Fixed term may be unconstitutional, say some MPs

PETALING JAYA: While some MPs have backed the idea of introducing a Fixed-Term Parliament Act (FTPA) to maintain political stability, others warn that such a law may not be suitable for Malaysia and may even be unconstitutional.

Lawmakers supporting the FTPA argued that it would prevent governments from being ousted midway through their term, such as what occurred in February 2020 when the then Pakatan Harapan administration lost power due to its MPs defecting.

Those against it claim that an FTPA would dilute the power of the Yang Di-Pertuan Agong to summon and dissolve Parliament.

It would also allow a prime minister who has lost the confidence of a majority of parliamentarians to remain in power, they added.

Tenggara MP Manndzri Nasib refuted this point, saying that the FTPA would still preserve the powers of the King to consent to the formation of the government based on the results of a general election.

“It (FTPA) will ensure the stability of an administration and the idea is based on our recent experience where we witnessed political instability,” said Manndzri of Barisan Nasional, a coalition that is part of the unity government.

Pontian MP Datuk Seri Ahmad Maslan said an FTPA would allow any elected administration to govern effectively without constantly having to look out for conspiracies to topple it.

“We do not want to see one Yang di-Pertuan Agong having to appoint four different prime ministers in one term.

“Despite having the support of 152 MPs, we are still hearing talk of efforts to disrupt the current government and claims that they have enough statutory declarations (SD), which is very disturbing and hinders us from doing our work for the people,” added Ahmad, who is also a deputy minister in the Madani administration.

Kota Baru MP Datuk Seri Takiyuddin Hassan, however, argued that an FTPA could allow a government to remain in power despite losing the support of the majority of MPs in Parliament – the central pillar of its mandate.Takiyuddin said the Constitution states that a prime minister who loses the parliamentary majority should resign along with his Cabinet.

“In that situation, the King should replace the prime minister with someone who has proven to have the majority support of MPs.

“PAS believes that the Constitution provides for this and related practices around the world are in line with the idea of democracy itself, that a government will only be considered valid as long as it enjoys the support of the majority,” said Takiyuddin, of PAS, a party in the Perikatan Nasional federal Opposition coalition.

“Therefore, any effort to stop that core principle, whether through new laws or undemocratic actions, is rejected definitively,” he added.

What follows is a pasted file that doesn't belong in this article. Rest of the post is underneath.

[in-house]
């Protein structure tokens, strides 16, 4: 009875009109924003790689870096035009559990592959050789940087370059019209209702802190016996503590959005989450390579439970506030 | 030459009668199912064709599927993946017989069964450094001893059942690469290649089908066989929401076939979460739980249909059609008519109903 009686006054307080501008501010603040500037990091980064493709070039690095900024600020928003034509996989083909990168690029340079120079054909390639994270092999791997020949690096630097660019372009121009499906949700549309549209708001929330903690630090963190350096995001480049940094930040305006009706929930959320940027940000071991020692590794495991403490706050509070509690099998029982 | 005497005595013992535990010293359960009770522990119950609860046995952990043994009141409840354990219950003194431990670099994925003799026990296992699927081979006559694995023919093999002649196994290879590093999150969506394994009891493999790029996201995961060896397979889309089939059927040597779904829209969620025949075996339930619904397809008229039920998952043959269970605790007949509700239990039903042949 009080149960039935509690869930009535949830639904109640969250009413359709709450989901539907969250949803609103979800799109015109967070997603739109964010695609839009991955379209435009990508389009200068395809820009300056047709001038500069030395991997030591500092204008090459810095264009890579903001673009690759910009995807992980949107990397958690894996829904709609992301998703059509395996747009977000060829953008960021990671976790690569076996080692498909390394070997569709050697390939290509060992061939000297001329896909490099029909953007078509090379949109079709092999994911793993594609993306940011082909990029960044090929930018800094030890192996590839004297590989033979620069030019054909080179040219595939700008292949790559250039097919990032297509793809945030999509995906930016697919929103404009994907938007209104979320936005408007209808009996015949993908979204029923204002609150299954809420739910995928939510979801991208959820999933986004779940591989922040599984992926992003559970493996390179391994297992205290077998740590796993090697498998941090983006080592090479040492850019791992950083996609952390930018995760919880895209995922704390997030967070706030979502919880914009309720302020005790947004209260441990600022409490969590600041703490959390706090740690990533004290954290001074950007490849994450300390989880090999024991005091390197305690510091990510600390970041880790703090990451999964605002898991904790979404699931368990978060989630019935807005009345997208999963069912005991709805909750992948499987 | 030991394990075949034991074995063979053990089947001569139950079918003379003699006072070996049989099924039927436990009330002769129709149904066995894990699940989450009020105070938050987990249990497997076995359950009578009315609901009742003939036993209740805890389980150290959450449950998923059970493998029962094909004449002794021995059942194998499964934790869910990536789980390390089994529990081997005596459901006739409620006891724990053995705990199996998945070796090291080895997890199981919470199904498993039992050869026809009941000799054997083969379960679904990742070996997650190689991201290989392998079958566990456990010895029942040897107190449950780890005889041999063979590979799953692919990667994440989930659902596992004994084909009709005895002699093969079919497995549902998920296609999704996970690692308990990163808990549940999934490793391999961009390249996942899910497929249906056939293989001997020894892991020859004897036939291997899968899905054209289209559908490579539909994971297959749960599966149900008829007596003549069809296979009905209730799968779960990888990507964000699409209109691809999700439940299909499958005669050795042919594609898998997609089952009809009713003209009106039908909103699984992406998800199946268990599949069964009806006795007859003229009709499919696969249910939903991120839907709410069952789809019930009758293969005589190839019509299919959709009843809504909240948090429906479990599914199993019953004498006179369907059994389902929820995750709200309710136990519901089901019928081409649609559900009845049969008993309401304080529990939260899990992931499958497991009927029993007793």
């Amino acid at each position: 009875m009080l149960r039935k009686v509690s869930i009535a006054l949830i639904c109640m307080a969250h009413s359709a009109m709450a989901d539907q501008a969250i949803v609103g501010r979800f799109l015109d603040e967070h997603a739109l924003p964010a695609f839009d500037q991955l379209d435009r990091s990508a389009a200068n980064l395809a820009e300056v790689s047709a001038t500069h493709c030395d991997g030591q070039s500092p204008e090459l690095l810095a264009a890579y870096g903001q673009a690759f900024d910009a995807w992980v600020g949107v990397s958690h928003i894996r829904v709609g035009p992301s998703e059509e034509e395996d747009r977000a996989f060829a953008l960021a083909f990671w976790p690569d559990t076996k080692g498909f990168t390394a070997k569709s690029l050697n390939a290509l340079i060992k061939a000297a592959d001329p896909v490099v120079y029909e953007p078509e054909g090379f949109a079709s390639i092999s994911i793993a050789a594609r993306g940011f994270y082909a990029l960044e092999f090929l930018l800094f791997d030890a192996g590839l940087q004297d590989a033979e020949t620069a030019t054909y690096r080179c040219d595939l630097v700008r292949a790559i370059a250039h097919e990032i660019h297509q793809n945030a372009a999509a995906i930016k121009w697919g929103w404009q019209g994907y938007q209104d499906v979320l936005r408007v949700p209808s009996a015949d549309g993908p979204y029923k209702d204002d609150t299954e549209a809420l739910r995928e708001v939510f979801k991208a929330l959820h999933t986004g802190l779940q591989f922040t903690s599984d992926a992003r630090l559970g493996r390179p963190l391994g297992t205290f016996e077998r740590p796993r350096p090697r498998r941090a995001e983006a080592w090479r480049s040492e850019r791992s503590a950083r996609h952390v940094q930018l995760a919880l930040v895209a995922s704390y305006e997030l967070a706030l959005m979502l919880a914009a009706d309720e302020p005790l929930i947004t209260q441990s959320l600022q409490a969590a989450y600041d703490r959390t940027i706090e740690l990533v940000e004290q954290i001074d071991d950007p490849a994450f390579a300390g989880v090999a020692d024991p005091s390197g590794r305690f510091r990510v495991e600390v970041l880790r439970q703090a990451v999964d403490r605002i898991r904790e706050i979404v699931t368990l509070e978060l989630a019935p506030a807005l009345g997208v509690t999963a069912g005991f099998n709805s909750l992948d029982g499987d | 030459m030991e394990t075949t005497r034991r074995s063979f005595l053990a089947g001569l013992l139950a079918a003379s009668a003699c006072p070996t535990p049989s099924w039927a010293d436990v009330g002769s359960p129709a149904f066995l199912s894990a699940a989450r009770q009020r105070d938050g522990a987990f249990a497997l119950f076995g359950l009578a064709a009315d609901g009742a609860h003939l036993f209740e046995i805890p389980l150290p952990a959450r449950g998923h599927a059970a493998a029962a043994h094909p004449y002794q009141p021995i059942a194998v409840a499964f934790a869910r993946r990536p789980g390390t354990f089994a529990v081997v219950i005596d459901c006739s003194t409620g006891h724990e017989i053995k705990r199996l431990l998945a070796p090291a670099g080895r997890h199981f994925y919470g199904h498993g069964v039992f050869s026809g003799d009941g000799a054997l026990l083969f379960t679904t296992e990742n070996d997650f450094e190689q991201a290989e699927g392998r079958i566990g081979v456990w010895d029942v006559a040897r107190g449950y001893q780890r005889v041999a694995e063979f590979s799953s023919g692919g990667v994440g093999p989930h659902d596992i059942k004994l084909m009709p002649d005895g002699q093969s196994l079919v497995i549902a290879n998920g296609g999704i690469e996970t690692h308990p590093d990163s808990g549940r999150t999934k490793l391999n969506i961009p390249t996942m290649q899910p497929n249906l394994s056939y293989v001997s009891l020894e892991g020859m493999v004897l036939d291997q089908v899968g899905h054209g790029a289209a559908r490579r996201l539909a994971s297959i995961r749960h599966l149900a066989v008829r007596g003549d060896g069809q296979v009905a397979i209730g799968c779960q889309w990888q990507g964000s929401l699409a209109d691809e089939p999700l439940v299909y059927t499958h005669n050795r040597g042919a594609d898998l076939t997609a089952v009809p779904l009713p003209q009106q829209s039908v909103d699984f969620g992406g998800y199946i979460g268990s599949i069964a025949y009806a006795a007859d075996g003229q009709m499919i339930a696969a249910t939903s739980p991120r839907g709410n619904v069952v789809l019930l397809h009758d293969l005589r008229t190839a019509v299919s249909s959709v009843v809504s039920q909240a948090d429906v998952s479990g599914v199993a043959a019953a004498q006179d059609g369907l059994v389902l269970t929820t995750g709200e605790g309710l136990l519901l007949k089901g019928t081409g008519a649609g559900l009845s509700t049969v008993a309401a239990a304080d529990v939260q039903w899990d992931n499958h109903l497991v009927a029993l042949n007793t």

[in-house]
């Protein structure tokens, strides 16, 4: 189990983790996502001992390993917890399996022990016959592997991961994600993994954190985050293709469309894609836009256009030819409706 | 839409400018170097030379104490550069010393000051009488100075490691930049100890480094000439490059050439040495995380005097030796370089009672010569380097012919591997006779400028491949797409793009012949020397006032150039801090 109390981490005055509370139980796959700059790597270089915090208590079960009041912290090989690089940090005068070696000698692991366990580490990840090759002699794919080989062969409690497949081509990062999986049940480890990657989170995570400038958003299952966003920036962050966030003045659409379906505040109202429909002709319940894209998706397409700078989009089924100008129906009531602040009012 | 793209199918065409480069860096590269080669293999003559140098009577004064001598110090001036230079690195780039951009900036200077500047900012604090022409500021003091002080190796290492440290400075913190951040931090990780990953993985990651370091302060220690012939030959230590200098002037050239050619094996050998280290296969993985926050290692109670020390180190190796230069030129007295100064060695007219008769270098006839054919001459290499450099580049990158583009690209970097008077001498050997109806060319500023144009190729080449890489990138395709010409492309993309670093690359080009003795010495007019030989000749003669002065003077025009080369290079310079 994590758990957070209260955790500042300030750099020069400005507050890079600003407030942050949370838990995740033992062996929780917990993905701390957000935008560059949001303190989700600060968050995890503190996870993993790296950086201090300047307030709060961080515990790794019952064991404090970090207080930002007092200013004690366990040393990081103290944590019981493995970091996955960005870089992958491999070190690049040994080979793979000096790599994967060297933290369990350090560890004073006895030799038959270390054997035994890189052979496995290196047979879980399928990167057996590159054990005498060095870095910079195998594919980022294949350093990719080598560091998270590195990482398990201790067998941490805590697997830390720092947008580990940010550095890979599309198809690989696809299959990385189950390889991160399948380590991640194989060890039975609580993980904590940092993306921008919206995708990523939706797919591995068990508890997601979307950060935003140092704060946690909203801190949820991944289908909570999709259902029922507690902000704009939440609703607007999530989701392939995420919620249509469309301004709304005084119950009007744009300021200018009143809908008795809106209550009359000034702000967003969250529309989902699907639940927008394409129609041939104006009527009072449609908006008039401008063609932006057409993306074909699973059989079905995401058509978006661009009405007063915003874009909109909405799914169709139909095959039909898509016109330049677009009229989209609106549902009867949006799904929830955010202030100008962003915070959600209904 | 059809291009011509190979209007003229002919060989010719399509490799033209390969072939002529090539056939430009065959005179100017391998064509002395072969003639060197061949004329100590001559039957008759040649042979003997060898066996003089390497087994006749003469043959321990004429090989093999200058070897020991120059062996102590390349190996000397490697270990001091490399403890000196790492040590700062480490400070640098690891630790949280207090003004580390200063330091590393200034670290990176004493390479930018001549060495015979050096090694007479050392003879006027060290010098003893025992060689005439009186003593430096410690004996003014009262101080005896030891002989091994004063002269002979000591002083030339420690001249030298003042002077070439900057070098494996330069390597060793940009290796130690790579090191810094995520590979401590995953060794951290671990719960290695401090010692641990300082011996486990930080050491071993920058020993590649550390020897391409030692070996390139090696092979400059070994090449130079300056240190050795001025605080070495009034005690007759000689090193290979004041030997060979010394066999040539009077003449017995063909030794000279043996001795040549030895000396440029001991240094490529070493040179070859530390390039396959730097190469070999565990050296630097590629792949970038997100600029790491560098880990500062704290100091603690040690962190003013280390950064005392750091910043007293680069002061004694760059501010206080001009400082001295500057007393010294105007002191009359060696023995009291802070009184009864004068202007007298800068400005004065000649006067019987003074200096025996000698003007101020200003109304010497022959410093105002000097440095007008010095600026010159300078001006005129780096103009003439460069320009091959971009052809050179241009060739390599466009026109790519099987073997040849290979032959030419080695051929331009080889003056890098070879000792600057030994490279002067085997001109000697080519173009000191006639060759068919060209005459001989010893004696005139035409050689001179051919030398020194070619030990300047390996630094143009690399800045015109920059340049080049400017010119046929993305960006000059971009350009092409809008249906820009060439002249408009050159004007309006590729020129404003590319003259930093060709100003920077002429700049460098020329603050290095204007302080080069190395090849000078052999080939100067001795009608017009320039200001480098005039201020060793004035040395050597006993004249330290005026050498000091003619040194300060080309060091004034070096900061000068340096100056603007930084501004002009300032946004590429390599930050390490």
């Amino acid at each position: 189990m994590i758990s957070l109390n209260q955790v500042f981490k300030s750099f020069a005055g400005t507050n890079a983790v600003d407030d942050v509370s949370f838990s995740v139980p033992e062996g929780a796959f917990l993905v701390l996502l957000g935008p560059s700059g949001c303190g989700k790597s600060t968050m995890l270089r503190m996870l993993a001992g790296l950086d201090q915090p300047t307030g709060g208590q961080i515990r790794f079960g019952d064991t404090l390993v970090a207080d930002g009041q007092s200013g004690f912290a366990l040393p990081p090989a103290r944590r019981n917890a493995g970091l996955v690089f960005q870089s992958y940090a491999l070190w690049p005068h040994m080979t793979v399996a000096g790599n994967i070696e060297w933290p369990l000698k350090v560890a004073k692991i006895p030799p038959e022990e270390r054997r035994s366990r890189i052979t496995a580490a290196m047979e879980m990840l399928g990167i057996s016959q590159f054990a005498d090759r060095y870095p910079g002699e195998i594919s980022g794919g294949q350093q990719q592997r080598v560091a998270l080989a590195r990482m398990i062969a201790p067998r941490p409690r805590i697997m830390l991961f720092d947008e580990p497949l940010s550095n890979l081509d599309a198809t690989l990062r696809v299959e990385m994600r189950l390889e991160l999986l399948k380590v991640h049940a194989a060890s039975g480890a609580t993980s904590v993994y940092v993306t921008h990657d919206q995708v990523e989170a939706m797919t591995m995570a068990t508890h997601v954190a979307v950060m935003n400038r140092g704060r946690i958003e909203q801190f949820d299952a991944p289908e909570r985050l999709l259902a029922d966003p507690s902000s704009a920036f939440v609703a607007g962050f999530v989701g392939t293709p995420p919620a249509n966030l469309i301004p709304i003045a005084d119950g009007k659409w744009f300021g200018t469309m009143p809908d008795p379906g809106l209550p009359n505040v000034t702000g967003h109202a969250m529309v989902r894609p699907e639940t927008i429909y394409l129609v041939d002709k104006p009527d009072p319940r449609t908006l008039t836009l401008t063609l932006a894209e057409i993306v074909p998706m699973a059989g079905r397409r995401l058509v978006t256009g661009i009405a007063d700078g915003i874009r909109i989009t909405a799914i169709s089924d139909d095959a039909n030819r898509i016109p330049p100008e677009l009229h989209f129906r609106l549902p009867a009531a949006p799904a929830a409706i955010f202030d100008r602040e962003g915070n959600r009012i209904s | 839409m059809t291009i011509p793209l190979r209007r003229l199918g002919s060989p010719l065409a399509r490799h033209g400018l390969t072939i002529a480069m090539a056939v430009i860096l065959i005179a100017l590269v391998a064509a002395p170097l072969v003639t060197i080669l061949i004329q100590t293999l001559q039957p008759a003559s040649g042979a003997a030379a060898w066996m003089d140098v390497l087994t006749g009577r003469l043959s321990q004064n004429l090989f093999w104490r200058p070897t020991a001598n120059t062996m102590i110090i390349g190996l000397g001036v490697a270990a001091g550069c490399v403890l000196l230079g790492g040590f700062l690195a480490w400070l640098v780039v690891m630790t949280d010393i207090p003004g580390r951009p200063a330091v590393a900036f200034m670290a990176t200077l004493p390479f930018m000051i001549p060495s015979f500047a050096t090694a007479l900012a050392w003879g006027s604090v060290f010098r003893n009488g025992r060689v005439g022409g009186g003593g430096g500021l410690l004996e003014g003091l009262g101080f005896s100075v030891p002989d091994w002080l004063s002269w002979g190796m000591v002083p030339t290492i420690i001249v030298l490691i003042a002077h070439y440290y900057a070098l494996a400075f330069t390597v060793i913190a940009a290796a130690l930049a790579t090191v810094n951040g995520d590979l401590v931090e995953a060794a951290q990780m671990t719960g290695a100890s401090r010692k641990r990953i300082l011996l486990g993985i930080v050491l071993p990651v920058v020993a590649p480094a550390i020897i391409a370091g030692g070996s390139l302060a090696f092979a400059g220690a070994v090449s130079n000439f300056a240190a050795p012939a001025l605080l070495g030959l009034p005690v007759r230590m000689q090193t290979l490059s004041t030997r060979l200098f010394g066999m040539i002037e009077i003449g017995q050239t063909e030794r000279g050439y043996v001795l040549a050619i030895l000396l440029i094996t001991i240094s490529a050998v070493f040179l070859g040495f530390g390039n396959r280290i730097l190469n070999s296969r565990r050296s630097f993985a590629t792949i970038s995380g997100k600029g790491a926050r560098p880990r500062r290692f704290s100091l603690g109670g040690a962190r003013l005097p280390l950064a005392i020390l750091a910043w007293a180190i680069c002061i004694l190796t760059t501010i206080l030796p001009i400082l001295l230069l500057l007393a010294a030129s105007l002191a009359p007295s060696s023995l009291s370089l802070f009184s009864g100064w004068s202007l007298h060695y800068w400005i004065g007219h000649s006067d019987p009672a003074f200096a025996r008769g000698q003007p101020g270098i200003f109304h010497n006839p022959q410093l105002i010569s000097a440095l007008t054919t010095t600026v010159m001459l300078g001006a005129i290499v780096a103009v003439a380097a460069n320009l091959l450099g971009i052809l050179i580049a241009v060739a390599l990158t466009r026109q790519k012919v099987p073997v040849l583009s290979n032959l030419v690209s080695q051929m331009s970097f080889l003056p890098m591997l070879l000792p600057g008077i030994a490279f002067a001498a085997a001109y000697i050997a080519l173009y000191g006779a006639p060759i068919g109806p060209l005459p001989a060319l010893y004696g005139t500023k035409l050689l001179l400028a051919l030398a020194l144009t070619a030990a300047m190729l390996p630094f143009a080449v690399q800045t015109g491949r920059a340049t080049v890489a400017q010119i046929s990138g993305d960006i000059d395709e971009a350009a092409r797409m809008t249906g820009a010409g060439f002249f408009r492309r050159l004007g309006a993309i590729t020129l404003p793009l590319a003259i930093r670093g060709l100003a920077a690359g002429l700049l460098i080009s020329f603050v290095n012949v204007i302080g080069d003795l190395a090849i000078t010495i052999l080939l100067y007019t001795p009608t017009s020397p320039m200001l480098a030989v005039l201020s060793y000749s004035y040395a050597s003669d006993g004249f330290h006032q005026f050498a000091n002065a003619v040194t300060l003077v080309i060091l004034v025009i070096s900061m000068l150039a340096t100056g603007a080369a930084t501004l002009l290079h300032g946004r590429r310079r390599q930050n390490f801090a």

Also opposing any FTPA is Beluran MP Datuk Seri Ronald Kiandee, who said the law could violate Article 55 of the Federal Constitution regarding the powers of the Yang di-Pertuan Agong to summon, prorogue, and dissolve Parliament.

“Furthermore, if this proposal is allowed, the question arises about the King’s authority to deal with a prime minister who no longer commands the majority support in the Dewan Rakyat, as outlined under Article 43 of the Constitution,” said Kiandee of Bersatu, another Perikatan party.

While he also disagreed with the proposed FTPA, Pasir Gudang MP Hassan Abdul Karim suggested a compromise – amending Article 43(4) of the Constitution to state clearly in writing that a prime minister’s mandate should be determined in Parliament through either a motion of confidence or no confidence.

“It has to also be clearly stated that the Speaker has no power to block any motion to determine the legitimacy of the prime minister’s support in Parliament,” said Hassan of PKR, which is part of the unity government.

An FTPA is unsuitable for Malaysia as the country is a parliamentary democracy and not a republic like the United States, Indonesia, the Philippines or France, where their presidents are elected for a fixed term, he added.

“Malaysia practises the same system as the Westminster model, where MPs’ seats will decide which party can form the government.

“A parliamentary democracy and a constitutional monarchy that is guided by the Federal Constitution, which has been tested for over 60 years since independence, is more suitable for Malaysia,” Hassan said.

Another government MP, Syerleena Abdul Rashid, said that political stability can exist by nurturing democratic institutions, fostering a culture of political integrity, and crafting laws that balance stability with democratic ideals.

“Could introducing laws to streamline the process of replacing the PM be the answer?

“Imagine a system where certain checks and balances – perhaps a minimum term or specific conditions for a no-confidence motion – bring a measure of predictability to our political landscape,” she said.

“But let’s tread carefully – the essence of democracy must not be lost in our quest for stability,” said Syerleena, the Bukit Bendera MP from DAP.

Related stories:

In-depth study on FTPA idea

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